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Correlates of depressive symptoms among workers in small- and medium-scale manufacturing enterprises in Japan.
Ikeda-T; Nakata-A; Takahashi-M; Hojou-M; Haratani-T; Nishikido-N; Kanbeppu-K
J Occup Health 2009 Jan; 51(1):26-37
Background: Although the relationship between job stress and depressive symptoms has been well documented among workers in large scale enterprises, the situation in small- and medium-scale enterprises (SMEs) is not fully understood. Objectives: To clarify the factors associated with depressive symptoms in SMEs in Japan. Methods: 1,516 male and 738 female Japanese workers at SMEs were surveyed using a self-administered questionnaire. We applied hierarchical multiple linear regression with depressive symptoms (Center for Epidemiologic Studies Depressive Symptoms Scale) as the dependent variable, and (1) Individual, (2) Lifestyle, (3) Job stressors, and (4) SME unique factors as independent variables entered in 4 steps. Analyses were stratified by sex due to large differences in stress scores and demographic variables. Results: Perceived lack of understanding from others with regard to health was the strongest factor associated with increased depressive symptoms (BETA=0.29 in males and 0.28 in females). Higher intragroup conflict (BETA=0.15 in males and 0.09 in females), perceived job future ambiguity (BETA=0.09 in males and 0.11 in females), higher quantitative workload (BETA=0.06 in males and 0.10 in females), and being an employer or a member of the employer's family (BETA=0.06 in males and 0.10 in females) were additional factors associated with high depressive symptoms. Economic concern, being single, cigarette smoking, shorter sleep duration, and skill underutilization were male specific, while younger age and lower social support at work were female specific factors significantly associated with increased depressive symptoms. Conclusions: These data suggest that poor mental health may be prevented by creating a workplace climate which focuses on the high value of the health of fellow workers.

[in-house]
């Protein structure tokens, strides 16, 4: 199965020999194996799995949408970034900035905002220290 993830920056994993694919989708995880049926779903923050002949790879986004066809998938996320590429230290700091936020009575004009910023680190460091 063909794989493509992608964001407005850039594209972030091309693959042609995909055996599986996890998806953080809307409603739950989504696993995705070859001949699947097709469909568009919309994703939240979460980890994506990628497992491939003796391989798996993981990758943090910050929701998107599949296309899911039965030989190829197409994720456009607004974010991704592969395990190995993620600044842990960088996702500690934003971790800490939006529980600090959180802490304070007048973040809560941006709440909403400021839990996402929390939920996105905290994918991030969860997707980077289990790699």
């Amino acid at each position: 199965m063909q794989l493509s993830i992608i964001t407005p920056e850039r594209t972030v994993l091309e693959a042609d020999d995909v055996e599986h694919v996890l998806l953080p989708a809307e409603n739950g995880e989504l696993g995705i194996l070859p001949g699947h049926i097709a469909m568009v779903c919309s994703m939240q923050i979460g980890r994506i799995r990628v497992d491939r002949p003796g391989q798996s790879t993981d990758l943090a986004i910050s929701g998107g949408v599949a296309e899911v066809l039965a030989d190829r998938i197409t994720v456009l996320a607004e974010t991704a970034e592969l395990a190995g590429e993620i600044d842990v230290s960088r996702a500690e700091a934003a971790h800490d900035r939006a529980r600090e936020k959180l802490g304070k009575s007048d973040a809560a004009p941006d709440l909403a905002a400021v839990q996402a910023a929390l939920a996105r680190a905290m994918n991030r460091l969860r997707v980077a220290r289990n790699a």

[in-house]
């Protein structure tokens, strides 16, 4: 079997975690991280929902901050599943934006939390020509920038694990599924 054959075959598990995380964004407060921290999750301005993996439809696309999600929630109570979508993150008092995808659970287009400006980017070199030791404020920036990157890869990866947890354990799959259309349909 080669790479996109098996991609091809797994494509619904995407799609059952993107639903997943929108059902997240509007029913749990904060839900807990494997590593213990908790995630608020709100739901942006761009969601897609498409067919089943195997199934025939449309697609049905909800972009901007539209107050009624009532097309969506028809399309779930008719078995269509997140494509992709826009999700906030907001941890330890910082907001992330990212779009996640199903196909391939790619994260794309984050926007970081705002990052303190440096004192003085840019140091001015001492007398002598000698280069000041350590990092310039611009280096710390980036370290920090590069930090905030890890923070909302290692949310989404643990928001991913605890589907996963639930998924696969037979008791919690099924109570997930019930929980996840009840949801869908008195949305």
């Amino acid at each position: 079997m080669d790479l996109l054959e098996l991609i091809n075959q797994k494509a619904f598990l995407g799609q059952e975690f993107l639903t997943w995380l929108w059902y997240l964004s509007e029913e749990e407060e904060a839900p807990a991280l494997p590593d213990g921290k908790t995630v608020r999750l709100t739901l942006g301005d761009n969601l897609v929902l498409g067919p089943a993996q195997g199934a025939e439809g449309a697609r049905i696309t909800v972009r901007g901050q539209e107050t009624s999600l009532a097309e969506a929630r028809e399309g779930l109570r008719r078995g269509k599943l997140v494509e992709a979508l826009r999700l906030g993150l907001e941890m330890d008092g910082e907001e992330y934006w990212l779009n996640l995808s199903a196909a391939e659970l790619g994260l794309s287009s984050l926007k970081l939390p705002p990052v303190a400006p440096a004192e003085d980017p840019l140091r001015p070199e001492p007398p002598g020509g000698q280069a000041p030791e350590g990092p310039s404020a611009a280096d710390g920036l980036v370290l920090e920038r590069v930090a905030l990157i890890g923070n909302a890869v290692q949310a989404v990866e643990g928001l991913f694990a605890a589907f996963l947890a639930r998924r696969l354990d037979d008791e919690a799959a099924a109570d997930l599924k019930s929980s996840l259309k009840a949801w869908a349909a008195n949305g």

Analytical-processes; Age-groups; Job-stress; Mental-fatigue; Mental-health; Mental-stress; Occupational-health; Occupational-psychology; Psychological-factors; Psychological-fatigue; Psychological-responses; Psychological-stress; Sleep-disorders; Stress; Substance-abuse; Smoking; Sex-factors; Statistical-analysis; Work-analysis; Worker-health; Workplace-studies; Author Keywords: Depressive symptoms; Job stress; Small and medium-scale enterprises; Healthy workplace climate; Japan
Tomoko Ikeda, Ibaraki Prefectural University of Health Sciences, 4669-2 Ami-Machi, inashiki-gun, Ibaraki 300-0394, Japan
Issue of Publication
Journal of Occupational Health
Page last reviewed: March 11, 2019
Content source: National Institute for Occupational Safety and Health Education and Information Division